As for the remediation efforts, Husky claims to have cleaned 9 km of shoreline and presumably has a lot more to do in the foreseeable future. Regarding water quality, according to Husky:

Laboratory results are complete for more than 900 of the water samples, and the primary indicators of the oil (benzene, toluene, ethyl benzene, xylenes (BTEX), total hydrocarbon fractions (F1-F4), and polycyclic aromatic hydrocarbons (PAHs)) have shown exceedances of applicable Canadian drinking water guidelines in five samples within 20 km. No additional exceedances have been detected in any samples at any location since July 24, 2016, including the water intakes at North Battleford and Prince Albert. Furthermore, no exceedances of agricultural water quality guidelines have been detected to date.

Husky also provided a map of where their sampling has taken place. If we are to believe their data, the initial results proximate to the spill initially exceeded the drinking water standards but further results met the standards; pretty much the scenario I painted out for a gasoline/diesel spill in a river in my earlier post.

Now this data release represents a useful first step, but is not nearly enough to calm anyone’s fears. I would expect that the Province will insist that the actual raw results from the sampling program be made available to the public, and am frankly surprised that Husky did not do that in the first place. Not providing that data raises all kinds of red flags and leaves me wondering what they are hiding.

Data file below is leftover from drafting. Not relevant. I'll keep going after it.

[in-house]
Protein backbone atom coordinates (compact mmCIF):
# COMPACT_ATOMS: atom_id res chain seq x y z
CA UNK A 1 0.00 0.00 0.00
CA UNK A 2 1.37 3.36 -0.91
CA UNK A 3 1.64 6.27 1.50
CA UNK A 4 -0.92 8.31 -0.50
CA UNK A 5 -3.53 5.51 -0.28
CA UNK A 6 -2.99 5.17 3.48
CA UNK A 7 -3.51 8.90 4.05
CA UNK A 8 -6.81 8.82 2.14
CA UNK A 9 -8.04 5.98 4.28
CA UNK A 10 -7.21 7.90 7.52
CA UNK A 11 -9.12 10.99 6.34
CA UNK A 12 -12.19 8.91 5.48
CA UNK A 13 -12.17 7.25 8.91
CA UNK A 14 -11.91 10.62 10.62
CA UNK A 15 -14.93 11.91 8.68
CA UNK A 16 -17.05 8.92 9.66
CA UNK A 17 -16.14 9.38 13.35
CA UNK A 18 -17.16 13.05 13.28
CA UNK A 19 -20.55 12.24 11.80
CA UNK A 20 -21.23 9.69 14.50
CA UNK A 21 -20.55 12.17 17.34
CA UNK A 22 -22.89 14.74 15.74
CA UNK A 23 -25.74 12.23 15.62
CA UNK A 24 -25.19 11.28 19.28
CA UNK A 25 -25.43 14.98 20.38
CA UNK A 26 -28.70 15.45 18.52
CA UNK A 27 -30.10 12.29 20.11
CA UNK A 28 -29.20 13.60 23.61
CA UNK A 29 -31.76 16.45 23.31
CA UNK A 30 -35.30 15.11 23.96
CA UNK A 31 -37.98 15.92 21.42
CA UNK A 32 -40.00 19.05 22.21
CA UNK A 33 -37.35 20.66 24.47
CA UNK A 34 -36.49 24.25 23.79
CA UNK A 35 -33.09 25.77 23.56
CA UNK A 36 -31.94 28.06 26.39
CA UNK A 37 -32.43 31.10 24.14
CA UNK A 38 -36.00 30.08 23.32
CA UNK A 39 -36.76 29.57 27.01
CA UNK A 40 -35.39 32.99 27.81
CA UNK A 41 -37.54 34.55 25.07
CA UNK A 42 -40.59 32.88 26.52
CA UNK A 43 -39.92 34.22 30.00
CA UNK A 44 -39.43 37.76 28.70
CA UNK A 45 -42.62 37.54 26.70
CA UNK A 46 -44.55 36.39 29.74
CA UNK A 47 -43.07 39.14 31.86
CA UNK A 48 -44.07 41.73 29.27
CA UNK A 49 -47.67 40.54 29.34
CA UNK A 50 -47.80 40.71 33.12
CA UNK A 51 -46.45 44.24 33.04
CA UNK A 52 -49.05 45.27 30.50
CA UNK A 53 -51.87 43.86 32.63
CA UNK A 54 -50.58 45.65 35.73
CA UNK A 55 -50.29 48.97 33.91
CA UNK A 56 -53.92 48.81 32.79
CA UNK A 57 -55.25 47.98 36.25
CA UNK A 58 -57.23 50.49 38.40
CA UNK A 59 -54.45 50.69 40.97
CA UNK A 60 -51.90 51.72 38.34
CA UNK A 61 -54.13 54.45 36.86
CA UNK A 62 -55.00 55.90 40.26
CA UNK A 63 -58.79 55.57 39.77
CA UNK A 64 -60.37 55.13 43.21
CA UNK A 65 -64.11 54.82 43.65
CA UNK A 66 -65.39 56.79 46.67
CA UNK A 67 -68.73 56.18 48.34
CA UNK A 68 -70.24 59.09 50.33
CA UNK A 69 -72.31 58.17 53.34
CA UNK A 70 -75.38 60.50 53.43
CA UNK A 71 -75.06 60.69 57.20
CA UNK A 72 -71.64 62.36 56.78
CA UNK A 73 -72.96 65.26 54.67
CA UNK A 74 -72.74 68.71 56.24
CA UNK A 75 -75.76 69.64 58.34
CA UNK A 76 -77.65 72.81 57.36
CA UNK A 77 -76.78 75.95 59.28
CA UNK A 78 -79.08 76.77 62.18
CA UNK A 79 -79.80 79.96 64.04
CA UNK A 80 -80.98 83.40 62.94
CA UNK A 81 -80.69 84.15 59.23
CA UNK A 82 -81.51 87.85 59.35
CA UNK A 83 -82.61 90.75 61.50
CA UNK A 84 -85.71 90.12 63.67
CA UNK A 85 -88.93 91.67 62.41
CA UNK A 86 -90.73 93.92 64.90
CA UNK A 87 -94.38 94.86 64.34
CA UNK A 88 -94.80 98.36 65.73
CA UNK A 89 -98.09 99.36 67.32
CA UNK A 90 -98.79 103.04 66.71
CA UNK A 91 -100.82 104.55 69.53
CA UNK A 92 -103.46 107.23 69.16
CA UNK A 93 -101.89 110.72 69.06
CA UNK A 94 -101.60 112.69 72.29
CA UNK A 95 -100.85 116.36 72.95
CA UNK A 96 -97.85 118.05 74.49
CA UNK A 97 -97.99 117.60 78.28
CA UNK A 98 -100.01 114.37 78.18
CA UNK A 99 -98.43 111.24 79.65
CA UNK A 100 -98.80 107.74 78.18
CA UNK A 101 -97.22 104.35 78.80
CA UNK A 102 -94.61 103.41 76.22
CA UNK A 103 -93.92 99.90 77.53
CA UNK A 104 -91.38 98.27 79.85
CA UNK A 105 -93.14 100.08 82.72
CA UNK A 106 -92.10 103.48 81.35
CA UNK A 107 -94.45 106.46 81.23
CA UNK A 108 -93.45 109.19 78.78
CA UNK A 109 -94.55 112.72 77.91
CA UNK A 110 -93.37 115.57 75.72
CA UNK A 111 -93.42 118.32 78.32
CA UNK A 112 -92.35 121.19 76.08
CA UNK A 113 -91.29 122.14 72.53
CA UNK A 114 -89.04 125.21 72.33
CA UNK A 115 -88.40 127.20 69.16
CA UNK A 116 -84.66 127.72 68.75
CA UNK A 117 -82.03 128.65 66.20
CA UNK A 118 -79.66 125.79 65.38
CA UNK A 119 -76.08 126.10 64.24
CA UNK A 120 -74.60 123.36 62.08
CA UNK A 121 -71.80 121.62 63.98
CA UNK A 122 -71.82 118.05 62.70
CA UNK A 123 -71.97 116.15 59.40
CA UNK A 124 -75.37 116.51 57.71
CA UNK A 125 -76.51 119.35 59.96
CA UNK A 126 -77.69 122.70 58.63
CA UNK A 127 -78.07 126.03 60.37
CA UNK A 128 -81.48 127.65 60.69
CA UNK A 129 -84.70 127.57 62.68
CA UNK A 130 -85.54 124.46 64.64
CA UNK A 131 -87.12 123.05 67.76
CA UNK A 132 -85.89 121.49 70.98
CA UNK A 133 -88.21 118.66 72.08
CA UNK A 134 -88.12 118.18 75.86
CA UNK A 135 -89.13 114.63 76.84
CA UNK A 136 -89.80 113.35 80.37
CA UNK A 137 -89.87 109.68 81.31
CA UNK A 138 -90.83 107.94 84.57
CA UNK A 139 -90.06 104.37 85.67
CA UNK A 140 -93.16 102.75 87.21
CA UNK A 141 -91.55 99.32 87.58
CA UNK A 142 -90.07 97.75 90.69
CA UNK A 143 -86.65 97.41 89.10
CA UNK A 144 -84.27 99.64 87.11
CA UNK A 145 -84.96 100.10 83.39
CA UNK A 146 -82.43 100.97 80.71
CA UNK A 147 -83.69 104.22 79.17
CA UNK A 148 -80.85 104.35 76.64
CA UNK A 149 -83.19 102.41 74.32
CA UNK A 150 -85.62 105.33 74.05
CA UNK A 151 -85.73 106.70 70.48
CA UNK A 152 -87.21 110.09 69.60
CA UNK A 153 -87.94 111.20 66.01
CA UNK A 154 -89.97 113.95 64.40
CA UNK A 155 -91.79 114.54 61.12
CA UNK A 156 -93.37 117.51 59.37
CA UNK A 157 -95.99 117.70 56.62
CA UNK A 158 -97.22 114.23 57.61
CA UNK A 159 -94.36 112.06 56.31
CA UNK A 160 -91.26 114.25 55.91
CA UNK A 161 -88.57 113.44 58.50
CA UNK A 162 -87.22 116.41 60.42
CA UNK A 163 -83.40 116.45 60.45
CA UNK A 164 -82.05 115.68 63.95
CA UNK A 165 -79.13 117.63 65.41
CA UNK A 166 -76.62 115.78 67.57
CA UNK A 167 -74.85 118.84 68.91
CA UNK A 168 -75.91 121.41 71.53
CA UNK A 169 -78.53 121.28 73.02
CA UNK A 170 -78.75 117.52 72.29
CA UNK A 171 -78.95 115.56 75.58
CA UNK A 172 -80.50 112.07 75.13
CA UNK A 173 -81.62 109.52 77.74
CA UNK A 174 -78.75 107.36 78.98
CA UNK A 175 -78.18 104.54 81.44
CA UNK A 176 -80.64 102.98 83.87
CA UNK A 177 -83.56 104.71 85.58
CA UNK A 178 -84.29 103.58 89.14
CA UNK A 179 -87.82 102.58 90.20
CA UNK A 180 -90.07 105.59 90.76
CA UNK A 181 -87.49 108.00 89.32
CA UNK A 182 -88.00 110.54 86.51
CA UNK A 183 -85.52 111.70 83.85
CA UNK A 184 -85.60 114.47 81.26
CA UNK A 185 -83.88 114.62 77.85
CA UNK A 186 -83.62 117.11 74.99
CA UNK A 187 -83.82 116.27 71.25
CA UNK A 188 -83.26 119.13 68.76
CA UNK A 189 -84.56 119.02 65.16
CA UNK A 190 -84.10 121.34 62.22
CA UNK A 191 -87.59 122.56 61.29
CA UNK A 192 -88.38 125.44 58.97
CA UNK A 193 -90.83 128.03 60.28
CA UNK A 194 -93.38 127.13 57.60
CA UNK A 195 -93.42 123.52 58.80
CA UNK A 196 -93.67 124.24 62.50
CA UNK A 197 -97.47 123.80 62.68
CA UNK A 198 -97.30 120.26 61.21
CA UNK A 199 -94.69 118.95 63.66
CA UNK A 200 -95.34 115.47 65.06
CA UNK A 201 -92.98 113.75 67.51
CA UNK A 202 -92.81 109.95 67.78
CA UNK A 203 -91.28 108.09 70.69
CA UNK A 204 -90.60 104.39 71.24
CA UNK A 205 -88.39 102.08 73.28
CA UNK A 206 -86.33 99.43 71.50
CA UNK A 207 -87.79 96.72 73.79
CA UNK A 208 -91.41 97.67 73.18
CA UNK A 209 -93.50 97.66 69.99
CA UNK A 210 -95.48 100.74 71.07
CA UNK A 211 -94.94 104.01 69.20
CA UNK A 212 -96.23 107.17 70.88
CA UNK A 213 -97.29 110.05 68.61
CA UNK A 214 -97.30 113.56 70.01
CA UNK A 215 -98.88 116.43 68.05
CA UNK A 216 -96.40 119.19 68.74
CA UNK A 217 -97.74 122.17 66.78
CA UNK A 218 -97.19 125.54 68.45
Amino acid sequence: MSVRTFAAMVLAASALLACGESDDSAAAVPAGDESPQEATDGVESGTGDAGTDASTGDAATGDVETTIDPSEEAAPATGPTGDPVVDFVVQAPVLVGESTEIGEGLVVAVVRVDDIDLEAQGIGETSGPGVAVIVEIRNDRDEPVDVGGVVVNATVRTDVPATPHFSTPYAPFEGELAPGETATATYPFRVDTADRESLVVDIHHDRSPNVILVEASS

Frankly, I don’t think Husky is helping itself, or the greater petroleum producing community with the way it has handled this spill. The fact that we only found out what was spilled over a week after the spill is ridiculous, especially considering how opponents of the oil industry have been using this spill for all it is worth. As I mentioned, this spill has coincided with the the Trans Mountain Expansion Project (TMX) Ministerial Panel consultation period and the spill was a major talking point at the event I attended with more than one speaker describing it as a “dilbit spill” and a reason to not build the pipeline.

Now, unlike a blogger, the news agencies couldn’t just sit and wait on the story which resulted in some very mixed results. Some news outlets stuck to the facts like Global and CBC while some others just went out and started reporting guesses  as well as information that is demonstrably wrong. Consider this National Observer article that claims that both Prince Albert and North Battleford had their water supplies “immediately contaminated”. I suppose that is what happens when your lead reporter on a story is a specialist in “human rights and travel” and not a science reporter. That being said, those incorrect talking points are being repeated all over social media.

Going back to the activists, they have been absolutely feasting on this spill. The line I saw on Twitter went something like: “Let’s see Kinder Morgan pass Trans Mountain now”. Let’s talk a moment about the ridiculous case being made by the pipeline opponents. One activist argued: